West Coast hotel developers face rising barriers to entry

A rendering of the Hyatt Centric Mountain View in Mountain View, Calif., which is being built by OTO Development for a spring 2019 opening. Photo credit: OTO Development

Rising costs and increasingly steep barriers to entry may characterize the West Coast hotel-development landscape, but industry players still see room to cut deals—although it may take some time.

Steve Daley, VP of construction and design for hotel developer and manager OTO Development, said much of the industry is still heavily focused on coastal expansion, with developers struggling to find opportunities in key markets.

"We're finding deals to be very hard to make on the West Coast," Daley said. "Rising construction and rent costs are an issue. It's a double whammy when trying to underwrite projects there, but we are very active in looking. We are very interested in activity in the [San Francisco's] Bay Area and the [Los Angeles] area, so we're not giving up. But it has been difficult to locate the deals."

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Daley said the struggles of the West Coast are similar to those of the East Coast, and they are rooted in construction costs. According to Daley, construction costs in the Bay Area have seen an annual increase of 18 percent over a five- to six-year average, which can be a difficult metric to develop against.

The Fig is a mixed-use development under construction in Los Angeles, expected to open in late-2022. Photo credit: Ventus Group.

If You Build It...

In seeking a property that signifies the struggle to build in Los Angeles, look no further than The Fig, a mixed-use development near the University of Southern California. Scott Gale, president of Ventus Group, has spent the past four years slowly moving the needle on The Fig, which will consist of 298 hotel rooms, 222 student housing units, 186 multifamily residential units and more than 70,000 square feet of commercial retail, dining and office space spread across 4.4 acres of land.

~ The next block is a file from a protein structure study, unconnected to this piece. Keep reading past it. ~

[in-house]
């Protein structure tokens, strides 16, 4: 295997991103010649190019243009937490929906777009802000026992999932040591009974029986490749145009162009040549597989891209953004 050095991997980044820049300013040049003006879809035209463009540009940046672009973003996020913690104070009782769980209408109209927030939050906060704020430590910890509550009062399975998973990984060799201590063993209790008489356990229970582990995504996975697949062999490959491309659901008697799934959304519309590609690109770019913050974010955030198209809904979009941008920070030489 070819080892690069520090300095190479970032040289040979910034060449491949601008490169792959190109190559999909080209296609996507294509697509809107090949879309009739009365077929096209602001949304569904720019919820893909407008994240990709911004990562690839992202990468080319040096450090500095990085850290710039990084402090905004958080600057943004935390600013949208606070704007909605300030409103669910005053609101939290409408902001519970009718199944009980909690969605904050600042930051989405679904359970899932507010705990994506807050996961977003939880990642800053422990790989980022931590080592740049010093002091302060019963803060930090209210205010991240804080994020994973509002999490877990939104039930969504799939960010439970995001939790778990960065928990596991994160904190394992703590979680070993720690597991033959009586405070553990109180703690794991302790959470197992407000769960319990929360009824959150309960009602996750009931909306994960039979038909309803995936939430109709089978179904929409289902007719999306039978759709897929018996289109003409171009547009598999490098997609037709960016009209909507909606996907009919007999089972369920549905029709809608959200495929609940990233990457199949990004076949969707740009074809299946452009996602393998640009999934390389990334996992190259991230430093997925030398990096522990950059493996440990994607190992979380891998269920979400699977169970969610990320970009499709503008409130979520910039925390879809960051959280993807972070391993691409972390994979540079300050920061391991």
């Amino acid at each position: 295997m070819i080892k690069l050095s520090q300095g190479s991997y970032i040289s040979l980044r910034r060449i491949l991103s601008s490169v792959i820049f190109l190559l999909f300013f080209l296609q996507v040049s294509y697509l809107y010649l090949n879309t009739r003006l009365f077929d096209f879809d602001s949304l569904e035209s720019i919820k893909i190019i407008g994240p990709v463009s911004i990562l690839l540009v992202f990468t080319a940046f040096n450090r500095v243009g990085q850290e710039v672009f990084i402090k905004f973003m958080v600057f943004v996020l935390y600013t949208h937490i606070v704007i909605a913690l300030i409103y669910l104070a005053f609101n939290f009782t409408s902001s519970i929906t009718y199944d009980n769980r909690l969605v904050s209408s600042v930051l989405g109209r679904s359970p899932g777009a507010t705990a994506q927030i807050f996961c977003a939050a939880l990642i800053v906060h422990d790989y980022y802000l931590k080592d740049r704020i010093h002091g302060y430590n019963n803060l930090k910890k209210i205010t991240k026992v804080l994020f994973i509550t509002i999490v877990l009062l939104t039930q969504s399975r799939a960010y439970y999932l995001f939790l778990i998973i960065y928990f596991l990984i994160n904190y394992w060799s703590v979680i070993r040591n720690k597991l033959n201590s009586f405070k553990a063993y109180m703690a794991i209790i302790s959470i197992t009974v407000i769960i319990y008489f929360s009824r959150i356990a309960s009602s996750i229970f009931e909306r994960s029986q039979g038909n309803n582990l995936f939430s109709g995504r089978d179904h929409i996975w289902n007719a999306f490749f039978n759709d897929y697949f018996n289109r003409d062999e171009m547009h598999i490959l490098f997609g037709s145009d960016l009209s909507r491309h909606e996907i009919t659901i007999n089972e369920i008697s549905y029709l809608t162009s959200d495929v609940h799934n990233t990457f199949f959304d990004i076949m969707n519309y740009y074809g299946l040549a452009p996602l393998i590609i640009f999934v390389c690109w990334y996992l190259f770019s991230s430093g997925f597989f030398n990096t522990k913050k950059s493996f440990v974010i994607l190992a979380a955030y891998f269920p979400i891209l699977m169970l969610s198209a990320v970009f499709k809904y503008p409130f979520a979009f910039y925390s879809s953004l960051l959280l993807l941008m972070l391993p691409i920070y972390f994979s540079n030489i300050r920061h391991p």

The project is extensive, but Gale said it has taken nearly all this time to assemble the land for the deal and secure a developer. The property, which is located across the street from the Banc of California Soccer Stadium at 39th and Figueroa Avenue is expected to open in late-2022.

"This type of project would be much harder to do today," Gale said. "This is a complicated project in a complicated city with dynamic market circumstances. There has been a lot of things to consider on the way."

What Gale is hoping will aid The Fig's success in such a competitive market is its combination of 160 select-service and 138 extended-stay rooms, in addition to its mixed-use layout.

Ventus Group has yet to decide on a brand for The Fig, but on its development journey Gale said his company was able to obtain a motion from the Los Angeles City Council to examine a transient occupancy tax rebate program to assist with the development, alleviating some of the hotel's development costs. However, due to the nature of California's labor laws, Gale anticipates his hotel will be unionized, which is another cost developers must consider when taking on a hotel project.

Los Angeles continues to be a difficult market to develop in, which is why it took Scott Gale and the Ventus Group four years to secure the land for construction. Photo credit: Ventus Group

Tipping Point

Gale is bullish about the Southern California hotel market, however, and espoused an ongoing interest in the area. Despite this, he said it's true deals may take some time to formulate in the region.

So, is there capital brewing beneath the surface of the West Coast hotel scene, threatening to break free the moment development costs retract? Cameron Lamming, president and COO of San Diego-based RAR Hospitality, is anticipating as much in 2019.

"Construction costs are out of hand right now. There are no major shifts in the West Coast hotel market due to costs. Similarly, developers are not pushing super hard on timelines right now," Lamming said. "I think we will see slowdown in cost increases in 2019 and we're seeing a little bit of the start of that now."

Lamming is a proponent of introducing more independent and soft-branded properties to bloated West Coast markets that have an overabundance of major brands. This sort of development, he said, is the future of the region.

"It's massively difficult to find money for independent hotel developments right now because without a brand backing you, you are essentially jumping off a cliff," Lamming said. "There are very few places it works. But coming out with a new brand every two weeks and flooding a market with similar brands might not be preferable to creating your own entity and experience."

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